Connecticut Legal Services Deputy Director Josh Perry answers questions with Yale Law intern Hannah Shoen. Clarice Silber /
Connecticut Legal Services Deputy Director Josh Perry answers questions with Yale Law intern Hannah Shoen. Clarice Silber /

A federal judge ordered the government to bring the parents of two immigrant children currently being held in Connecticut to a court hearing in Bridgeport next week, after finding that their separation at the U.S. border was unconstitutional.

U.S. District Court Judge Victor A. Bolden ruled Friday that the separation violates the children’s due process rights. His decision came two days after the initial hearing on the case.

The children’s parents watched those proceedings via teleconference from a detention facility in Texas, but the youth were not present.

Attorneys at Connecticut Legal Services and the Worker and Immigrant Rights Advocacy Clinic at Yale Law School filed the federal lawsuits on behalf of a nine-year-old Honduran boy identified as J.S.R and a 14-year-old Salvadoran girl referred to as V.F.B.

Saturday, attorneys for the children hailed the judge’s decision as “the first ruling in the country to find that the government’s cruel and illegal family separation scheme violates the constitutional rights of children, and not just parents.”

Connecticut Legal Services Deputy Director Josh Perry said the question now becomes how quickly the children will be released and safely reunited with their parents in the community.

“This fight isn’t over, and it won’t be over until they are reunited at liberty with their parents,” Perry said in a statement on Saturday.

Assistant U.S. Attorney Michelle McConaghy did not immediately respond to a request for comment Saturday.

Dr. Andres Martin, director of the psychiatric unit at Yale New Haven Children’s Hospital, testified on Wednesday that he and other doctors diagnosed the two children with “full blown acute PTSD.” Martin said their symptoms include difficulty sleeping, depression, anxiety, and a lack of hope.

Bolden ordered the government to bring the children’s parents to Connecticut for a July 18 status conference, and provide daily video conferencing between the children and their parents in the intervening days.

The judge also ordered each party in the case to present a plan during the July 18 meeting to address the children’s trauma.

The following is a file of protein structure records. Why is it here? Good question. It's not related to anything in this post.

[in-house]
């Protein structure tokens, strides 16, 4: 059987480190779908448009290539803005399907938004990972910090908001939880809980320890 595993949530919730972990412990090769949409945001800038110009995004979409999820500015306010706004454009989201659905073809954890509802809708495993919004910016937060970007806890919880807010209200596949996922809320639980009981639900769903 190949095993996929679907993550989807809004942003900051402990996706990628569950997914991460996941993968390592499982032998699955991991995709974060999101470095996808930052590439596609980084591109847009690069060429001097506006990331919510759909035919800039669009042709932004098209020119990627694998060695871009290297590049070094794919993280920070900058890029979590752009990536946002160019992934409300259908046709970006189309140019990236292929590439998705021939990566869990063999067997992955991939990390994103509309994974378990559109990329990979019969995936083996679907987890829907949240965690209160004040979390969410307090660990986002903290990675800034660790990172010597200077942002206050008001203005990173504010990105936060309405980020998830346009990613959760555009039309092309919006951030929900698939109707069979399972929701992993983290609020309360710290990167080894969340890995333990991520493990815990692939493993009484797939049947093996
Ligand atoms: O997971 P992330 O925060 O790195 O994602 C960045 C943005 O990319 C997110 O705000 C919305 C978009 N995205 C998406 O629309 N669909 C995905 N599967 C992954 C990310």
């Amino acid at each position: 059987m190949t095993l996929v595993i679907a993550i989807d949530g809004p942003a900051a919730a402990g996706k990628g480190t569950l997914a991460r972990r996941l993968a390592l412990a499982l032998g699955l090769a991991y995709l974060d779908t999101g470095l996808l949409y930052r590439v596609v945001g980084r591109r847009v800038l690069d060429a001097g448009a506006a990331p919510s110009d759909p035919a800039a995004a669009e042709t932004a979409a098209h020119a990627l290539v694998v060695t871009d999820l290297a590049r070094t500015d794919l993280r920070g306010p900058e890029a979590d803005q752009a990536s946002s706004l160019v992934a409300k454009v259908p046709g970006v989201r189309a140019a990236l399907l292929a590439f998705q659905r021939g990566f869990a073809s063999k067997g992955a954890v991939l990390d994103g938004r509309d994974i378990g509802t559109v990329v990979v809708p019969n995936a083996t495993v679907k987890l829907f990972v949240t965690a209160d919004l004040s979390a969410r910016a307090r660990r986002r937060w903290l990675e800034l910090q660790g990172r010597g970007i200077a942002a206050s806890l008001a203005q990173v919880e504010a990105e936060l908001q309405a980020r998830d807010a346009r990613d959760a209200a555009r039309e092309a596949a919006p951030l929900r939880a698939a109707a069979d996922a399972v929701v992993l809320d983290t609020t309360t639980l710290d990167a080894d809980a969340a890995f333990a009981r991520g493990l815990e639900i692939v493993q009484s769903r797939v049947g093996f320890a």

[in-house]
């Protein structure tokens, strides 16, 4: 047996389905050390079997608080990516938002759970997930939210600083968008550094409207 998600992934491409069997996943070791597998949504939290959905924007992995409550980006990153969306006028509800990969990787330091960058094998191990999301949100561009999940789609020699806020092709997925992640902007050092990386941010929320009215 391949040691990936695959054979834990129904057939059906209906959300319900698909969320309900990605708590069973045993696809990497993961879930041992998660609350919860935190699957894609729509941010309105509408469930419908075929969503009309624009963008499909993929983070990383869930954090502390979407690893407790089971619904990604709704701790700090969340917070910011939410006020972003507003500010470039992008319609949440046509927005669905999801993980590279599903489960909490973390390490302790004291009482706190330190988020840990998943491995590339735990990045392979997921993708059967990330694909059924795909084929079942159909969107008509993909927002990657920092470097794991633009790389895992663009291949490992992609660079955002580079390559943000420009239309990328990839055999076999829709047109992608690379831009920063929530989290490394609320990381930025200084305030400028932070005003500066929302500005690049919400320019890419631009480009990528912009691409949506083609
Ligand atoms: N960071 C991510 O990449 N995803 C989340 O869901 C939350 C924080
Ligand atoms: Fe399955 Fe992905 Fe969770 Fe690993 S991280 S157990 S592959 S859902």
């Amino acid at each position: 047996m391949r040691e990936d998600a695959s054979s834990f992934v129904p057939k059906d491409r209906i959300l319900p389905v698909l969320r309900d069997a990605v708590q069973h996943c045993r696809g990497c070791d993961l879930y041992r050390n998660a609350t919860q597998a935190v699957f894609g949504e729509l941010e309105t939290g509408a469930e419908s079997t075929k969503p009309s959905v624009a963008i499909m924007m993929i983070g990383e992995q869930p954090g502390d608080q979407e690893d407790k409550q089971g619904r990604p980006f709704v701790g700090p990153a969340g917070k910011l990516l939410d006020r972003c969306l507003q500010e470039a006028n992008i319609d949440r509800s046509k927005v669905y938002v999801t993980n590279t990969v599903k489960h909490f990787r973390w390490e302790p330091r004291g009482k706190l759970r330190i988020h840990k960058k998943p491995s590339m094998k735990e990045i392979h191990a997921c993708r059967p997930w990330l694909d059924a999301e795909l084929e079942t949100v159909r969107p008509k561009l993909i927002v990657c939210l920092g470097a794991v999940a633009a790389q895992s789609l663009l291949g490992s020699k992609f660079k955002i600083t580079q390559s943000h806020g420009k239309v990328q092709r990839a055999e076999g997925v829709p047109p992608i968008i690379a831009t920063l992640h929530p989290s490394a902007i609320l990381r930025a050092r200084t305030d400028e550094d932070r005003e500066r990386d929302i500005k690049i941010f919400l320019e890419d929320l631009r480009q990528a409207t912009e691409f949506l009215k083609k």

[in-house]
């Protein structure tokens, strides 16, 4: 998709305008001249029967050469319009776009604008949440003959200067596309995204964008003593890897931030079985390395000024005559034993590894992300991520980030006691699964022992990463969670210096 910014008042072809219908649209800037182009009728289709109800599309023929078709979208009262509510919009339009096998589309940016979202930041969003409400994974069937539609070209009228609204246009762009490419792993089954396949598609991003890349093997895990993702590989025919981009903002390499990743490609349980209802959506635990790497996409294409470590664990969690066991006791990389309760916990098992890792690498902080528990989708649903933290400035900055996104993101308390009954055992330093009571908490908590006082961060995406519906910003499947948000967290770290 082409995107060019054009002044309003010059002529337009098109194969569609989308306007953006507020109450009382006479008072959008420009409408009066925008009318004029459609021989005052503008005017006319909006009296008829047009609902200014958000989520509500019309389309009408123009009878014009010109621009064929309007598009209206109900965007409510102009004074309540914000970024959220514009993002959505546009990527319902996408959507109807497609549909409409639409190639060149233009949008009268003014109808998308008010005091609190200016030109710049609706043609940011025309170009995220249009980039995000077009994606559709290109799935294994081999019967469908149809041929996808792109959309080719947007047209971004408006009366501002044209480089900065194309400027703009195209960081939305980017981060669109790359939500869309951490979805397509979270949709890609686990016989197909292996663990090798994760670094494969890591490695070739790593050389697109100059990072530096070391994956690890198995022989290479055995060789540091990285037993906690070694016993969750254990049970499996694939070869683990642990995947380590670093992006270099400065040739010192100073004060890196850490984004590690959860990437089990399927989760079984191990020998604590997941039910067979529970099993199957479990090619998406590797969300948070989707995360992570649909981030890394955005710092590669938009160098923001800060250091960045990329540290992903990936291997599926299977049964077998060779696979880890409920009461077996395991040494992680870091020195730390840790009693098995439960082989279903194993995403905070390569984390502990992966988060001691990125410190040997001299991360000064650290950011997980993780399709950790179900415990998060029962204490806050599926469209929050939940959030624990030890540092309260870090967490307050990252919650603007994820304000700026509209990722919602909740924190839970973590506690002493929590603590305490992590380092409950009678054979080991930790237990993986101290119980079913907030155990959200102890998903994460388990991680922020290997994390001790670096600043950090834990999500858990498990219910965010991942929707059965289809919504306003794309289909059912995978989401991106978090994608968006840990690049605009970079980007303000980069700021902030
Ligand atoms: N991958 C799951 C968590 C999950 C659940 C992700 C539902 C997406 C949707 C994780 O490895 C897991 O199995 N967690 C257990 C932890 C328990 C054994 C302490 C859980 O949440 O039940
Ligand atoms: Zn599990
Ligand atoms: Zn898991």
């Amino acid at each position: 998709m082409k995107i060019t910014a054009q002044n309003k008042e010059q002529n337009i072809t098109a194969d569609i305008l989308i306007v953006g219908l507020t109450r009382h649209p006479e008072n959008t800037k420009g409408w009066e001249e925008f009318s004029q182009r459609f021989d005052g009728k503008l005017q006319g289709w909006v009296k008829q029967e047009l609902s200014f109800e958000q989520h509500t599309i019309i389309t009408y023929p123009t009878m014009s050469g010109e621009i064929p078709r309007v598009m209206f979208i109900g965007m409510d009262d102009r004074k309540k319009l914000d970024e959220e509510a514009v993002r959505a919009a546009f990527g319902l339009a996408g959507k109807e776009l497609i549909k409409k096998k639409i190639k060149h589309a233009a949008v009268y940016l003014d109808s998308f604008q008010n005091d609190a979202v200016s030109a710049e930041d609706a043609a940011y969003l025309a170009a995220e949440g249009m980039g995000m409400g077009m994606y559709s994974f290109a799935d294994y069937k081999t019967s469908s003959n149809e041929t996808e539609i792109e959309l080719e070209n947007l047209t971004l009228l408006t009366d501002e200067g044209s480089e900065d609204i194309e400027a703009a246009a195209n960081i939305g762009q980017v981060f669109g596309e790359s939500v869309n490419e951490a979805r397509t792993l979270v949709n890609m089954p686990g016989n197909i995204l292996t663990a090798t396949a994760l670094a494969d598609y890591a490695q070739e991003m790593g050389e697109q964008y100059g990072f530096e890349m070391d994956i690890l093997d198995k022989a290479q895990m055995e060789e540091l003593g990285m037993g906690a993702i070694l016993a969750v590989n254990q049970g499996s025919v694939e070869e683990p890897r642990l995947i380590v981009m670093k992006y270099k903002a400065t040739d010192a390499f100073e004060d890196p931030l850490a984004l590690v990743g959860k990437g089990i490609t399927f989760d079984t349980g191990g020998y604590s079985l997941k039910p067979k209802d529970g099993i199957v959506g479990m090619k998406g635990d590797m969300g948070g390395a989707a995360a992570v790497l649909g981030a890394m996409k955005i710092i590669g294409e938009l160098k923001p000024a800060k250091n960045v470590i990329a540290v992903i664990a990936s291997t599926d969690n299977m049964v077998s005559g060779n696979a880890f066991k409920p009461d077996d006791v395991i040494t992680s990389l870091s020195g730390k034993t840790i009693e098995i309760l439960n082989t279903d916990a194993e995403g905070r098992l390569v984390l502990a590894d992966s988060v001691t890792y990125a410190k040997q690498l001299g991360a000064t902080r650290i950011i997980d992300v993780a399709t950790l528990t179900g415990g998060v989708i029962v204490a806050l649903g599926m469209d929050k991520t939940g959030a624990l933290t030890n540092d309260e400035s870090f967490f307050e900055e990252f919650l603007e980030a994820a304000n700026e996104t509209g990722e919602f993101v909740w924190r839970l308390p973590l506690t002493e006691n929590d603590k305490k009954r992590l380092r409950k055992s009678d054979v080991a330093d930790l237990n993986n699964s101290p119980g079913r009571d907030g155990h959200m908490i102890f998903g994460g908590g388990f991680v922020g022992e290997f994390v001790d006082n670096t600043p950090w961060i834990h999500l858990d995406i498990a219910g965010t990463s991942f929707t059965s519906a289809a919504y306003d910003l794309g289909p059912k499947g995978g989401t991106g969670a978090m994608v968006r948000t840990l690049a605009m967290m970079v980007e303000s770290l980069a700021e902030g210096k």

“Judge Bolden’s ruling acknowledges the deep harm that the government inflicted on V.F.B. and J.S.R. by forcibly separating them from their parents,” said Hannah Schoen, an intern with the Worker and Immigrant Rights Advocacy Clinic at Yale Law School.

The order comes on the heels of an acknowledgment that more than 2,000 children have been separated from their parents by immigration officials at the border this spring. The Trump administration later reversed its “zero tolerance” immigration policy amid widespread backlash.

In the Connecticut case, the complaint states J.S.R. and his father were detained together at the border in June before the boy was separated from his father while he was sleeping.

The other lawsuit, regarding the girl known V.F.B., states that officials separated her from her mother at a detention facility in Texas “on the pretext of taking her to bathe.”

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Clarice Silber

Clarice Silber was a General Assignment Reporter at CT Mirror. She formerly worked for The Associated Press in Phoenix as a legislative and general assignment reporter. In 2016, she conducted extensive interviews and research in Portuguese and Spanish for the Pulitzer Prize-winning investigative team at McClatchy, which was the only U.S. newspaper to gain initial access to the Panama Papers. She is a Rio de Janeiro native and graduated from the University of Maryland’s Philip Merrill College of Journalism.

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